Click “Move” from the dialog.
Navigate to ../system/media/audio/notifications/ and make sure that “Mount R/W” is selected.
Exit Root Explorer and reboot your phone.
Change your sound settings and enjoy!
I’m going to link you to a couple files that I used and, specifically, the email notification that I specifically figured this process out for. Enjoy!
‘Free like a puppy’ is certainly much, much better than an atrociously priced and uncontrollably incontinent, rabies-infected mad hound.
Posted on Android Authority (www.androidauthority.com)
Admittedly, this is more for my own future reference, and a little behind the times (this tutorial is based on Eclair and Froyo), but if any of you still have a first-generation Samsung Fascinate (Galaxy S), you may find this handy. Rooting the phone was the first thing that excited me about getting an Android phone, and is still one of my biggest selling points. Verizon tends to bog their phones down with lots of bloatware that comes preinstalled, whose removal is otherwise prohibited, and requires a separate purchase or subscription to use (BAD, VERIZON! BAD!).
Before you follow the tutorial in the video, you will need to download and unzip the following archive:
From there, it’s as simple as following the directions laid out in this video:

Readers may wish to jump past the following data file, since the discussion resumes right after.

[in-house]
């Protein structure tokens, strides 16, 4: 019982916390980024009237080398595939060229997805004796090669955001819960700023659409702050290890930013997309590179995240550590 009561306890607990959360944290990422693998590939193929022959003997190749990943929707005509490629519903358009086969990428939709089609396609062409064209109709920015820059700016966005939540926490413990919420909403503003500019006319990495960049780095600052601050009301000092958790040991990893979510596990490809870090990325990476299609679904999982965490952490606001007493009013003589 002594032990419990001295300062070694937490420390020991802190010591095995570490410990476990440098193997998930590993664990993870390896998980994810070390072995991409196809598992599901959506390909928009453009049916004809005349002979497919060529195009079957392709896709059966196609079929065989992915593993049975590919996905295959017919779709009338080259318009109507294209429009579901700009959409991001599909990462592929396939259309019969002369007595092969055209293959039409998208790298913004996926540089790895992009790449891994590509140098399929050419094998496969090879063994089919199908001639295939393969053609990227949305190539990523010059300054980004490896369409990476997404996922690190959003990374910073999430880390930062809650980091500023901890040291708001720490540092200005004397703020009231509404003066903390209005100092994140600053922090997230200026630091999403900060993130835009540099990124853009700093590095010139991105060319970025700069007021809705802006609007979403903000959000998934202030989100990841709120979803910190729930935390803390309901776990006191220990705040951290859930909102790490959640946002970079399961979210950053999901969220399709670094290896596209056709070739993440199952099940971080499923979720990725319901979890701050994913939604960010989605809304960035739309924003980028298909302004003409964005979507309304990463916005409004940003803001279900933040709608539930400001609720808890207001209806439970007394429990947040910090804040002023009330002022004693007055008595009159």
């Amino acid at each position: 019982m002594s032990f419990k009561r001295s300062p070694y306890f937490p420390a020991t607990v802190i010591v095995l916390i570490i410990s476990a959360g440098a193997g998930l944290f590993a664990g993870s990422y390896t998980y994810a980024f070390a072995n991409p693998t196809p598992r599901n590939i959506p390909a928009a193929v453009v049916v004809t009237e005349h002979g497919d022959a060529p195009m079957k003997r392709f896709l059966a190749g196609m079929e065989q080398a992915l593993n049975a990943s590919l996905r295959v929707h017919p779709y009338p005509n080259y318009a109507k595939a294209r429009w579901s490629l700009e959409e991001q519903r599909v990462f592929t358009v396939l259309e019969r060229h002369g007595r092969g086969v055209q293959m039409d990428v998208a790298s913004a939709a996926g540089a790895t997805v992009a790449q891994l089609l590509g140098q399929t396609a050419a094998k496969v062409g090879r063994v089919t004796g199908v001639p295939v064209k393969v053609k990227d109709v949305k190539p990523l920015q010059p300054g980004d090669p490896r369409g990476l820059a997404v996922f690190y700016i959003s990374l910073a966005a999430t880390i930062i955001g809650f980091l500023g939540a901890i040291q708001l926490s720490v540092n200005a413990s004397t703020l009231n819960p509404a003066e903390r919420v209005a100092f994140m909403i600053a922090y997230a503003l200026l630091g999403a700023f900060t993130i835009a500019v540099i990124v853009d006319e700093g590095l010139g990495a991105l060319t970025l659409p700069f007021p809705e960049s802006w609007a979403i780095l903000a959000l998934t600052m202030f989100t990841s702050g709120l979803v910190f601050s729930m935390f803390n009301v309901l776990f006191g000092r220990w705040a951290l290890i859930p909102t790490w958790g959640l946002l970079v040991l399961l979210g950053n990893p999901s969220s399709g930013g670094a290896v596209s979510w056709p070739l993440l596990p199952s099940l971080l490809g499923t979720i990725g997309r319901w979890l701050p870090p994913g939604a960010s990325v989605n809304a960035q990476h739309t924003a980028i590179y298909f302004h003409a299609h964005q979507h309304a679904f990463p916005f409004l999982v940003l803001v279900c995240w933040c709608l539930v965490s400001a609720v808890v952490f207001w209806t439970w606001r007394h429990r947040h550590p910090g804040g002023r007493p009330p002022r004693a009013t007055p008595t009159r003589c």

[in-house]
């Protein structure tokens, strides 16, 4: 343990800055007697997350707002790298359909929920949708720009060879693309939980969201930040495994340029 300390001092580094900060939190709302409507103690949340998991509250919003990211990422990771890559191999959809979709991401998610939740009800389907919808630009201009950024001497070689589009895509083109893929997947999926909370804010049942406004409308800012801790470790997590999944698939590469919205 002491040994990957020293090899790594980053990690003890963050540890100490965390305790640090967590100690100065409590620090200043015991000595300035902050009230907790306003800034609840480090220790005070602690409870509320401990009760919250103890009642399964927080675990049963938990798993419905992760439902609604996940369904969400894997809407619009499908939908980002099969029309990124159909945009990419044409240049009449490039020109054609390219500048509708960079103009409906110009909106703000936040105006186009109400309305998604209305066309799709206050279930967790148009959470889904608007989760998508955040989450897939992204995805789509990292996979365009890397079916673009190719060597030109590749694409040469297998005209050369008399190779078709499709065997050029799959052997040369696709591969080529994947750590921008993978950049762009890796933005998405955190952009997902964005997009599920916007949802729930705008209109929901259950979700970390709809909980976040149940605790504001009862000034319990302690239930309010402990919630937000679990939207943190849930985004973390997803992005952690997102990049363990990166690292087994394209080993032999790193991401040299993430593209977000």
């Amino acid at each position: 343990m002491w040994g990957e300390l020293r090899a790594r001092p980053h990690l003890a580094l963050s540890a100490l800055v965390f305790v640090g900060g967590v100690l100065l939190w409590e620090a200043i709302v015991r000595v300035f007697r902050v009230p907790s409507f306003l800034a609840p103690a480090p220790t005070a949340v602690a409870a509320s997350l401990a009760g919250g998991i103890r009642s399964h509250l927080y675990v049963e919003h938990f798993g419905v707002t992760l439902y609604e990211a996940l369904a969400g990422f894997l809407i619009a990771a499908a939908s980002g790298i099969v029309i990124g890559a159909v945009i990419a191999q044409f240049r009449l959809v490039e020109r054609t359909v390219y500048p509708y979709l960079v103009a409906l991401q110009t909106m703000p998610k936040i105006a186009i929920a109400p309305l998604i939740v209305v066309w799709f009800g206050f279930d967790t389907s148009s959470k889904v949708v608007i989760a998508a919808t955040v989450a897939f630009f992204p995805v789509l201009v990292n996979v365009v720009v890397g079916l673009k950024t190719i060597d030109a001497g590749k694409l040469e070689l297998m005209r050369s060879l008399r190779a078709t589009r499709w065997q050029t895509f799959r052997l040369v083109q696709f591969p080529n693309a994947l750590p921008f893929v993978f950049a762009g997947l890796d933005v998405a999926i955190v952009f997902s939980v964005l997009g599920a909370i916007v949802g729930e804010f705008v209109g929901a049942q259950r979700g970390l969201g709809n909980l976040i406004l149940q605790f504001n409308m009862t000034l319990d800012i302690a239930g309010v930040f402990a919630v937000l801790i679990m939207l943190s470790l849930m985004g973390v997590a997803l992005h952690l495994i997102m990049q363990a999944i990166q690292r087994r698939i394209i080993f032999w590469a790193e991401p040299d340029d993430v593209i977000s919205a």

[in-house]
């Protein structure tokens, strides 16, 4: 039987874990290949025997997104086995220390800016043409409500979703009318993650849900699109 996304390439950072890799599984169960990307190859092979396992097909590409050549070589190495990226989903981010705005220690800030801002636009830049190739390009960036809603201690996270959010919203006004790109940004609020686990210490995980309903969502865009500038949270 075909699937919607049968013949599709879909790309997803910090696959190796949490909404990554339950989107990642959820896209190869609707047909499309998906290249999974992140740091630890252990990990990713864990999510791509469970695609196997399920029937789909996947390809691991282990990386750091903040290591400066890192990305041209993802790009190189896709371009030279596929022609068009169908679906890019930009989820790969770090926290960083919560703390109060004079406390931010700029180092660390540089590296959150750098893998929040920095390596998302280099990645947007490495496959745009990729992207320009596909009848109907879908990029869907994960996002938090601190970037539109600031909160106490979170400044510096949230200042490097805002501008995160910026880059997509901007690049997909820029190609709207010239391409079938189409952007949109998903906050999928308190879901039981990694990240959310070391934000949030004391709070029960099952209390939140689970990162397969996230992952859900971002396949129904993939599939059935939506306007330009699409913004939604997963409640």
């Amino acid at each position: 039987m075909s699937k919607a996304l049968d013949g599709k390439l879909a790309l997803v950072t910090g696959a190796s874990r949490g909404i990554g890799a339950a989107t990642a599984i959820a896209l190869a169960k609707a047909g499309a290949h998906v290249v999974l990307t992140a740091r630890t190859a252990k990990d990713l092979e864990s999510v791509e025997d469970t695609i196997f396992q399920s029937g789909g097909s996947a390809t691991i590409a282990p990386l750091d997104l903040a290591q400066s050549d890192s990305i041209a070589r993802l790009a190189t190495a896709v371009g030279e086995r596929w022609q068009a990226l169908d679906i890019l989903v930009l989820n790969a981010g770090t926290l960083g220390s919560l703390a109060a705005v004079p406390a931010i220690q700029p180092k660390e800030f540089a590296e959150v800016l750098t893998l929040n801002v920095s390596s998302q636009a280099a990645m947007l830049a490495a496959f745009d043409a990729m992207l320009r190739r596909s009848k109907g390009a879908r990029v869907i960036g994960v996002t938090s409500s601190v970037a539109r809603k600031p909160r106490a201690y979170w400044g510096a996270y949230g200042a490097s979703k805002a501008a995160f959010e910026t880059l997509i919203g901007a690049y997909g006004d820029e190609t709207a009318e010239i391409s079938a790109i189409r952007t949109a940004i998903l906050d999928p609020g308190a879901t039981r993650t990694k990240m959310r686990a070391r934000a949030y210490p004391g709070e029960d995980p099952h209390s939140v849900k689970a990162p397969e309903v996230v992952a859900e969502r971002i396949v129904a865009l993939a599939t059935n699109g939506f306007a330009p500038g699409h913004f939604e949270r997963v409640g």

Enjoy your newly freed Android OS!
There’s been a lot of buzz about this extension for OpenOffice.org that will allow you to sync your documents with Google Docs. I ran across it looking for a solution to my (apparently not unique) problem of automating a system of backing-up documents to Google Docs. Ubuntu users will have to uninstall their out-of-the-box version of OOo and reinstall via terminal before this will work. The setup is actually pretty simple:
1. From the Ubuntu main menu, select Add/Remove Programs.
2. Search for “openoffice”, and uncheck all the installed components. OpenOffice.org Drawing may give you a required package error, but this is no problem. Uninstall the other components, then go back to uninstall Drawing.
3. From the terminal: sudo apt-get install openoffice.org
4. Download the extension here.
5. From the OOo main menu, select -> (Alt-T-E for those who like keyboard shortcuts.)
6. Click “Add…”, select the downloaded file (“gdocs[version number].odx” or something to that effect), and “Open”. The extension will then install. Click “Close” when complete and restart OOo.
You should notice a new floating toolbar with 5 icons. The first two (from the left) are specific to Google Docs (upload and download respectively). The latter are for Zoho and WebDAV, which I don’t use (at least at this point). Click either of the GDox buttons and you will be prompted for your username and password. The rest is fairly self-explanitory.